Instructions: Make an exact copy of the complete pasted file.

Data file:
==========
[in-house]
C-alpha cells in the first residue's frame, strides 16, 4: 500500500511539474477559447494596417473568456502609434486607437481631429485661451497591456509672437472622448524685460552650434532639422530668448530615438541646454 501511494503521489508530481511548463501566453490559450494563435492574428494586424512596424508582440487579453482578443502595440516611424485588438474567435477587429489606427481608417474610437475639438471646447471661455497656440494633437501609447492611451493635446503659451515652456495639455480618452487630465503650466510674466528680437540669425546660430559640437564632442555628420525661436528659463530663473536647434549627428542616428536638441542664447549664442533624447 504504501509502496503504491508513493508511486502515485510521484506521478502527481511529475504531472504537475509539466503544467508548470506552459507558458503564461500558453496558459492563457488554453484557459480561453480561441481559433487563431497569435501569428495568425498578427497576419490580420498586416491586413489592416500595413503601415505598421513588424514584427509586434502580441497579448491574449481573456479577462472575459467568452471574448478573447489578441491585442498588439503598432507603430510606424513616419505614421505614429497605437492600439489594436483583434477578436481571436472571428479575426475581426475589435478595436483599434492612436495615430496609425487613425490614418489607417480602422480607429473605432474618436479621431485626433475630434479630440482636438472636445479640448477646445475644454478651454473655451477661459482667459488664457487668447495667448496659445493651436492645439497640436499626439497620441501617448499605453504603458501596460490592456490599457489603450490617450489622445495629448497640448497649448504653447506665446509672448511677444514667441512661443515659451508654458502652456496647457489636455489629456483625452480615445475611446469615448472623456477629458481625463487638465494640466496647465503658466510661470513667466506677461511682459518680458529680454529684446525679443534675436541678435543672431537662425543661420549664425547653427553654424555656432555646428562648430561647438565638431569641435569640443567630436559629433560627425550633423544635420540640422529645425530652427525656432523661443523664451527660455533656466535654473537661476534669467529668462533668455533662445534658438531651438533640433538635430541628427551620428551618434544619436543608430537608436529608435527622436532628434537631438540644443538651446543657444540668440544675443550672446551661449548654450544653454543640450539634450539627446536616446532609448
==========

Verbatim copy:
[in-house]
C-alpha cells in the first residue's frame, strides 16, 4: 500500500511539474477559447494596417473568456502609434486607437481631429485661451497591456509672437472622448524685460552650434532639422530668448530615438541646454 501511494503521489508530481511548463501566453490559450494563435492574428494586424512596424508582440487579453482578443502595440516611424485588438474567435477587429489606427481608417474610437475639438471646447471661455497656440494633437501609447492611451493635446503659451515652456495639455480618452487630465503650466510674466528680437540669425546660430559640437564632442555628420525661436528659463530663473536647434549627428542616428536638441542664447549664442533624447 504504501509502496503504491508513493508511486502515485510521484506521478502527481511529475504531472504537475509539466503544467508548470506552459507558458503564461500558453496558459492563457488554453484557459480561453480561441481559433487563431497569435501569428495568425498578427497576419490580420498586416491586413489592416500595413503601415505598421513588424514584427509586434502580441497579448491574449481573456479577462472575459467568452471574448478573447489578441491585442498588439503598432507603430510606424513616419505614421505614429497605437492600439489594436483583434477578436481571436472571428479575426475581426475589435478595436483599434492612436495615430496609425487613425490614418489607417480602422480607429473605432474618436479621431485626433475630434479630440482636438472636445479640448477646445475644454478651454473655451477661459482667459488664457487668447495667448496659445493651436492645439497640436499626439497620441501617448499605453504603458501596460490592456490599457489603450490617450489622445495629448497640448497649448504653447506665446509672448511677444514667441512661443515659451508654458502652456496647457489636455489629456483625452480615445475611446469615448472623456477629458481625463487638465494640466496647465503658466510661470513667466506677461511682459518680458529680454529684446525679443534675436541678435543672431537662425543661420549664425547653427553654424555656432555646428562648430561647438565638431569641435569640443567630436559629433560627425550633423544635420540640422529645425530652427525656432523661443523664451527660455533656466535654473537661476534669467529668462533668455533662445534658438531651438533640433538635430541628427551620428551618434544619436543608430537608436529608435527622436532628434537631438540644443538651446543657444540668440544675443550672446551661449548654450544653454543640450539634450539627446536616446532609448